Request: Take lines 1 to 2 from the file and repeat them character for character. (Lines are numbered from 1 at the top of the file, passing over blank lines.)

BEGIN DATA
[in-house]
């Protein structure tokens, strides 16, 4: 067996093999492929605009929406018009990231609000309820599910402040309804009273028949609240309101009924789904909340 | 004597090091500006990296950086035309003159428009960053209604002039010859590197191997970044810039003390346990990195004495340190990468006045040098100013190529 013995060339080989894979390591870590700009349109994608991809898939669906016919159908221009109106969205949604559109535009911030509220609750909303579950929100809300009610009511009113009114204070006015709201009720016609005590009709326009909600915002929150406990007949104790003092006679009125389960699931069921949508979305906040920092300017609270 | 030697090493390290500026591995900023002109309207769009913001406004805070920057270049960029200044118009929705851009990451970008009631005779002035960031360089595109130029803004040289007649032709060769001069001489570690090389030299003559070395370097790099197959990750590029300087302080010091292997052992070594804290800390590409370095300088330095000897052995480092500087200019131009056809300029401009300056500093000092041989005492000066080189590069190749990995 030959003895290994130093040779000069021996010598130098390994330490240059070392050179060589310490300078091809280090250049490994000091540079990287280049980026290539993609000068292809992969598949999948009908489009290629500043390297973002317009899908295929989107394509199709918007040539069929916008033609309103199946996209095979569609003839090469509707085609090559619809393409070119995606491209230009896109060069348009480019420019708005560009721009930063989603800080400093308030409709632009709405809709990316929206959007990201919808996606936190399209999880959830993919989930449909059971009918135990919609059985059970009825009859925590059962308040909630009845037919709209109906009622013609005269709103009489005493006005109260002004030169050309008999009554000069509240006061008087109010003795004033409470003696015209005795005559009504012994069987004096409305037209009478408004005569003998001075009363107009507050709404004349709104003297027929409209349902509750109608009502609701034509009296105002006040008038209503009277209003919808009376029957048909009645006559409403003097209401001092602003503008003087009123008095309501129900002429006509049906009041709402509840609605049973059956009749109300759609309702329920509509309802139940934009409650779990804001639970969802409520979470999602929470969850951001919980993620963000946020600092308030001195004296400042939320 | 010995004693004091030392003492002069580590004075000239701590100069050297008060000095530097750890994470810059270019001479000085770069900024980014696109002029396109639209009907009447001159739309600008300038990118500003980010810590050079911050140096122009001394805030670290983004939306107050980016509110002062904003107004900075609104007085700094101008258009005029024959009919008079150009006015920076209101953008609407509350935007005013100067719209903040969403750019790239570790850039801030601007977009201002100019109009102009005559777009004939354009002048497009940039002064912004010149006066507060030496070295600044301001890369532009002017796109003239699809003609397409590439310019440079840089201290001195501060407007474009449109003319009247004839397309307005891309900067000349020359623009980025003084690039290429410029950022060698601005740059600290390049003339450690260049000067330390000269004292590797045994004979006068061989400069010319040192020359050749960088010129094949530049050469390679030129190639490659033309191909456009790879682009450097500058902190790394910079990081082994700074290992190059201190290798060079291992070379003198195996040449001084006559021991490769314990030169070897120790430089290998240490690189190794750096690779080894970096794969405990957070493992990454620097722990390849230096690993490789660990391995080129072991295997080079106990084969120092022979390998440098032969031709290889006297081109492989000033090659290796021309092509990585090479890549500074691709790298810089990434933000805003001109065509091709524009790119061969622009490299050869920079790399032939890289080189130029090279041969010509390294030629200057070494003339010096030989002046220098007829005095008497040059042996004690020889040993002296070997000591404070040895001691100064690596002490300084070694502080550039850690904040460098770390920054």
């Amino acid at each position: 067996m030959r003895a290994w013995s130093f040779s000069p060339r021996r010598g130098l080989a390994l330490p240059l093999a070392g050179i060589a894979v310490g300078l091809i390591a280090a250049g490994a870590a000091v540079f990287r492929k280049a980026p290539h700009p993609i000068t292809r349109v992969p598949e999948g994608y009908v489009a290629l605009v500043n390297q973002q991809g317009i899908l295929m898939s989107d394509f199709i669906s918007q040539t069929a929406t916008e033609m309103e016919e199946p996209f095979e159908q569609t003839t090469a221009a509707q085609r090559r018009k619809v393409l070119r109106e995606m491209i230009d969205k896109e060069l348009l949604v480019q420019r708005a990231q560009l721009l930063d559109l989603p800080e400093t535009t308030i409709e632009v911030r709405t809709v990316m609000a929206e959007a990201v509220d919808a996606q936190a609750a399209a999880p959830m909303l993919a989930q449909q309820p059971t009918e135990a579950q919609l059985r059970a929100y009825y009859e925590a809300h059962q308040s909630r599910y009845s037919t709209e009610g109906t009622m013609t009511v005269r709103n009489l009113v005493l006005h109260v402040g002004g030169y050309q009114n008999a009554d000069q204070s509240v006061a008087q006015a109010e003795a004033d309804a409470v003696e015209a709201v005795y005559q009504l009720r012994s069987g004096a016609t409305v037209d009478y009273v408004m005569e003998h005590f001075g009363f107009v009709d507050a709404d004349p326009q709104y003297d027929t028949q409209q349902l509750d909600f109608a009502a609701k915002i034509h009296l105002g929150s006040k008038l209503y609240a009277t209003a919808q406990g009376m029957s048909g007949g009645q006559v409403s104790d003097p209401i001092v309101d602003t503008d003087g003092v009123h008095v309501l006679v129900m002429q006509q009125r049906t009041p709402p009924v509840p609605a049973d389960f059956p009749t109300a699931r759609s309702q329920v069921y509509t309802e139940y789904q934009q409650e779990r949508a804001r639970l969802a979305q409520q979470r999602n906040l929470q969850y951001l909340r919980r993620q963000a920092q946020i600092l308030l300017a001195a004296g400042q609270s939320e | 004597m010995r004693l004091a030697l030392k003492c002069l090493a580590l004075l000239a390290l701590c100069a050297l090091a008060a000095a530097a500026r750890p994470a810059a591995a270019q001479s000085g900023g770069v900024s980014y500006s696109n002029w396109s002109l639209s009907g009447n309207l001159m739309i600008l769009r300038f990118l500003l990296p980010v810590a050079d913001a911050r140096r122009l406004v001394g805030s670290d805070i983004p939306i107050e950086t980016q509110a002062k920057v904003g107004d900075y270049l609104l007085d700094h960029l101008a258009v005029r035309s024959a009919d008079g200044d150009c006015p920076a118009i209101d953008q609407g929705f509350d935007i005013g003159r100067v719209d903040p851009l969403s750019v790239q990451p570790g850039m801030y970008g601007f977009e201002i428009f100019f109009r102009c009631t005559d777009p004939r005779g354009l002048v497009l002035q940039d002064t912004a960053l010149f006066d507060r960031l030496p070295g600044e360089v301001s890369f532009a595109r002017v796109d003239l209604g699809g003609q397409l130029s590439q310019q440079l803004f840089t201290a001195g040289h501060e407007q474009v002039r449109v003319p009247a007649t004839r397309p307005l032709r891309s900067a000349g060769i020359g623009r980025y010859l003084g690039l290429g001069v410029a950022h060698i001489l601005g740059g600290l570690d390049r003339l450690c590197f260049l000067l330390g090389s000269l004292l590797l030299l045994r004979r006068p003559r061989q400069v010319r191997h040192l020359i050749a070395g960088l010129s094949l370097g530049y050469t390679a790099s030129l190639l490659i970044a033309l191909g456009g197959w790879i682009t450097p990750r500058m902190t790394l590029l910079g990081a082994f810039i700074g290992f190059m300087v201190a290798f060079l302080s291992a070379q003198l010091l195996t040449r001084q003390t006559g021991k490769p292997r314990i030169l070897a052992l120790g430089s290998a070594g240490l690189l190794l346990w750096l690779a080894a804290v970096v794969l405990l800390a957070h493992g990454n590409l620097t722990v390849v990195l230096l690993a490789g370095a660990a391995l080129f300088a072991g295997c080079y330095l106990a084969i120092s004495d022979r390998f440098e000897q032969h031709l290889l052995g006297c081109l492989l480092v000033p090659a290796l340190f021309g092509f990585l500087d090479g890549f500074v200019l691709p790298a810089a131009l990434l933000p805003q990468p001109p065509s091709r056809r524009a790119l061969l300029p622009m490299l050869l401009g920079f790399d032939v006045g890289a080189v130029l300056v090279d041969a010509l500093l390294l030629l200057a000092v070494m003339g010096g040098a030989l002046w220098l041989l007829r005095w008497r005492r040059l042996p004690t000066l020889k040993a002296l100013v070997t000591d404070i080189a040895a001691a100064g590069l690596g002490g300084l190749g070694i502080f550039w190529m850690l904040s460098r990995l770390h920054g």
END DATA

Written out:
[in-house]
């Protein structure tokens, strides 16, 4: 067996093999492929605009929406018009990231609000309820599910402040309804009273028949609240309101009924789904909340 | 004597090091500006990296950086035309003159428009960053209604002039010859590197191997970044810039003390346990990195004495340190990468006045040098100013190529 013995060339080989894979390591870590700009349109994608991809898939669906016919159908221009109106969205949604559109535009911030509220609750909303579950929100809300009610009511009113009114204070006015709201009720016609005590009709326009909600915002929150406990007949104790003092006679009125389960699931069921949508979305906040920092300017609270 | 030697090493390290500026591995900023002109309207769009913001406004805070920057270049960029200044118009929705851009990451970008009631005779002035960031360089595109130029803004040289007649032709060769001069001489570690090389030299003559070395370097790099197959990750590029300087302080010091292997052992070594804290800390590409370095300088330095000897052995480092500087200019131009056809300029401009300056500093000092041989005492000066080189590069190749990995 030959003895290994130093040779000069021996010598130098390994330490240059070392050179060589310490300078091809280090250049490994000091540079990287280049980026290539993609000068292809992969598949999948009908489009290629500043390297973002317009899908295929989107394509199709918007040539069929916008033609309103199946996209095979569609003839090469509707085609090559619809393409070119995606491209230009896109060069348009480019420019708005560009721009930063989603800080400093308030409709632009709405809709990316929206959007990201919808996606936190399209999880959830993919989930449909059971009918135990919609059985059970009825009859925590059962308040909630009845037919709209109906009622013609005269709103009489005493006005109260002004030169050309008999009554000069509240006061008087109010003795004033409470003696015209005795005559009504012994069987004096409305037209009478408004005569003998001075009363107009507050709404004349709104003297027929409209349902509750109608009502609701034509009296105002006040008038209503009277209003919808009376029957048909009645006559409403003097209401001092602003503008003087009123008095309501129900002429006509049906009041709402509840609605049973059956009749109300759609309702329920509509309802139940934009409650779990804001639970969802409520979470999602929470969850951001919980993620963000946020600092308030001195004296400042939320 | 010995004693004091030392003492002069580590004075000239701590100069050297008060000095530097750890994470810059270019001479000085770069900024980014696109002029396109639209009907009447001159739309600008300038990118500003980010810590050079911050140096122009001394805030670290983004939306107050980016509110002062904003107004900075609104007085700094101008258009005029024959009919008079150009006015920076209101953008609407509350935007005013100067719209903040969403750019790239570790850039801030601007977009201002100019109009102009005559777009004939354009002048497009940039002064912004010149006066507060030496070295600044301001890369532009002017796109003239699809003609397409590439310019440079840089201290001195501060407007474009449109003319009247004839397309307005891309900067000349020359623009980025003084690039290429410029950022060698601005740059600290390049003339450690260049000067330390000269004292590797045994004979006068061989400069010319040192020359050749960088010129094949530049050469390679030129190639490659033309191909456009790879682009450097500058902190790394910079990081082994700074290992190059201190290798060079291992070379003198195996040449001084006559021991490769314990030169070897120790430089290998240490690189190794750096690779080894970096794969405990957070493992990454620097722990390849230096690993490789660990391995080129072991295997080079106990084969120092022979390998440098032969031709290889006297081109492989000033090659290796021309092509990585090479890549500074691709790298810089990434933000805003001109065509091709524009790119061969622009490299050869920079790399032939890289080189130029090279041969010509390294030629200057070494003339010096030989002046220098007829005095008497040059042996004690020889040993002296070997000591404070040895001691100064690596002490300084070694502080550039850690904040460098770390920054």